New building construction close to the heritage site Gangaikonda Cholapuram temple, Tamil Nadu invites court intervention!!

When we think of the iconic monuments in India, images of the Taj Mahal, Ajanta Caves, The Great Stupa at Sanchi and the Sun Temple of Konark, among others, flash across our  mind. But there are thousands of amazing historical treasures and heritage sites  lying across our country and each one of them is a treasure of historical value and grandeur. Among them, the Hindu temple at Gangaikonda Cholapuram, Tamil Nadu is  an amazing heritage site and recently it drew the attention of the media people over the illegal construction work going on near this site.

11th century AD, Gangaikonda Cholapuram Temple, Tamil Nadu

Above image:  Brihadisvara Temple at Gangaikonda Cholapuram, a Hindu temple dedicated to Shiva , Ariyalur district of Tamil Nadu was built by Rajendra Chola in 1035 AD It was  a part of his new capital, this Chola dynasty and this temple  is similar in design and style to the older 11th century, Brihadeeswarar Temple at Thanjavur about  about 70 km (43 mi)  from here.  Though  smaller in size, it is more refined than the Thanjavur Temple. Both these Chola temples are among the largest temples in South India and examples of Dravidian style temples.

The main temple dedicated to Shiva is based on a square plan and a distinctive feature here is the  reverential display of other Hindu deities such as Vishnu, Durga, Surya, Harihara, Ardhanarishvara, and others in the Hindu Pantheon. The sanctum/garbagriha and the other parts of this temple follow  an east-west axis just like the big temple at Thanjavur. The temple is well-known for  its  beautiful bronze sculptures, artwork on its walls, the depiction of Nandi and the scale of its tower. The temple being active, there four puja rituals are done daily.
Shivarathri during the Tamil month of Masi (February–March) and  Thiruvadirai during Margazhi (December–January) are  major festivals here. UNESCO declared it a World Heritage Site in 2004, along with the Brihadeeswarar Temple at Thanjavur and Airavatesvara temple at Darasuram near the temple city of Kumbakonam. They are collectively  referred to as the Great Living Chola Temples. ....................................
Shiva's bull -nandi 11th century AD, Gangaikonda Cholapuram Temple, TN
As per provisions in the  Ancient Monument and Archeological  Sites and Remains (AMASR) section 2, act 1858 construction of any structure within the specified space around  the monument is illegal and will invite court action. The construction of a multi-story building complex within the protected area (in this case 100 meters from the outer boundary of the monument) from the famous Brihadeehvara temple at Gangaikonda Cholapuram in Ariyalur district is a shocking news to the historians and monument lovers. The foundation for the structure fall roughly 77 meter away from   a UNESCO world heritage monument that is being visited by people in thousands daily. The  wanton and illegal structure, if completed, will obstruct the view of the temple, heritage conservationists say. Section 19 of the act provides powers to the central government to remove such illegal and unauthorized structure if it violates such provision. The main features of the new amendment act of 2010 are the creation of a “prohibited area” 100 meters around every national monument where no construction, public or private is permitted, “regulated area” 200 meters beyond the prohibited area, where any construction requires permission of a newly constituted National Monuments Authority.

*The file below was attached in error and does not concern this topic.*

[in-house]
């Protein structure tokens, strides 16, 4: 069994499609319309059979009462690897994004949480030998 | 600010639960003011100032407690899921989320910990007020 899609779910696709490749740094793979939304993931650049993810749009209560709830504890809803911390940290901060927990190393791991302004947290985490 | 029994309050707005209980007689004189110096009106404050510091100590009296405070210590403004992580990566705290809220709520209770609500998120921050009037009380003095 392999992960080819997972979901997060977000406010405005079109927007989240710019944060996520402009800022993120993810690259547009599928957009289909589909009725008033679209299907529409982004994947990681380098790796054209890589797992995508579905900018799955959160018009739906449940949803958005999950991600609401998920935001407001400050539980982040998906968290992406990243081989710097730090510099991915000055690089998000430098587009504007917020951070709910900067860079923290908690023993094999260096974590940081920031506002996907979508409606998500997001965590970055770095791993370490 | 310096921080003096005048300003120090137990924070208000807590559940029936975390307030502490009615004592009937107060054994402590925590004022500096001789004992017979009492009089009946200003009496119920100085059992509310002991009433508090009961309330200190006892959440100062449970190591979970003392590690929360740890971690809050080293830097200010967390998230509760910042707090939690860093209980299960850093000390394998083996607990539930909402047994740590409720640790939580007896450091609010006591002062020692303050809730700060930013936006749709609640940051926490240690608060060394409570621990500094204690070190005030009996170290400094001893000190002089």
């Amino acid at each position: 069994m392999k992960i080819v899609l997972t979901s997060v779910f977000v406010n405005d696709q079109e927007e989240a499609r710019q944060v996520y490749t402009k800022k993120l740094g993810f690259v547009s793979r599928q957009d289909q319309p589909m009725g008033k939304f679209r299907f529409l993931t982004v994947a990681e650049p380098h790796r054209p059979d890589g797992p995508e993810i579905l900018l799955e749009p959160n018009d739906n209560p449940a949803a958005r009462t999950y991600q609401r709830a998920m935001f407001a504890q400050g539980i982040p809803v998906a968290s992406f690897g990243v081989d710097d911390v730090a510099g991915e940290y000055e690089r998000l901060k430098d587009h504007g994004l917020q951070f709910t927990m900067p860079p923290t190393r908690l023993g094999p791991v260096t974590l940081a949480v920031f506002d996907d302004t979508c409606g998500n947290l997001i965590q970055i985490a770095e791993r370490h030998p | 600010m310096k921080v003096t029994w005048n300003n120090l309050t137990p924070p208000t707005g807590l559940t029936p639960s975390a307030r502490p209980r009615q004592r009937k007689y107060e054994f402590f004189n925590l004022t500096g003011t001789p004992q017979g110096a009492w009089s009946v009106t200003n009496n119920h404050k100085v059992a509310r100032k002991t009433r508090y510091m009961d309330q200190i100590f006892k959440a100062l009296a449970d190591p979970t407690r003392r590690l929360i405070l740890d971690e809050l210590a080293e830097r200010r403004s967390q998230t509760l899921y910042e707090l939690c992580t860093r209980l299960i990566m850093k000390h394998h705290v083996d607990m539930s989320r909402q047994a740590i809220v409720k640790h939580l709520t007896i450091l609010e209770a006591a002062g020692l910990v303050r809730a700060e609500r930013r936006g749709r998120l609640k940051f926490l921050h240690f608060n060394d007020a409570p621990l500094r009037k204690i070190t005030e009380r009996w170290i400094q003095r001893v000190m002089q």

Quite shocked and irked, a group of conservationists and heritage lovers wrote a memorandum to the District Collector, Chief, ASI, Chennai Circle  and also to the Conservation Assistant, ASI, Thanjavur Sub Circle, seeing their immediate  intervention and action on the proposed illegal construction. Besides, the group also approached the police and the state government Revenue officials for their intervention in this  serious matter. A local resident took so much pain and filed a PIL (public Interest Litigation) in the Madras High Court to take up the case shortly. In the follow-up, the ASI office, Thanjavur Sub Circle had sent a notice to the person who  is constructing the structure. Media reports claim, the builder has a plan to construct a multi-story hotel for the visiting tourists that include many foreigners and researchers. 

There are countless bad apples in our country in the form of real-estate developers whose eyes are ever glued on profit-making  in construction business, no matter  where the  sites are located.  Encroachments and illegal construction close to the monuments are happening, particularly in urban and semi urban areas across the country on a large-scale. The crux of the matter is, the builders violate the building acts with impunity. Part of the reason is the penal provisions in the AMASR Act for endangering ancient monuments  are  not stringent enough to provide effective deterrence. Further, no immediate action is forth coming from the authorities if the are violations near the heritage sites. Consequently, due to  the increased pressure of habitation, especially in urban areas, protected monuments and sites are  getting hemmed in from all sides. The end result is it affects their safety, security and aesthetics. In some cases, it causes structural damages. The most unsavory result is the beauty of such monuments  is obstructed.  The AMASR Act was substantially amended in 2010 to strengthen several of its provisions
to safeguard the monuments. 
 Ref: The Hindu dated 12th February, 2019:  ''Conservationists oppose new building  in the temple's vicinity''.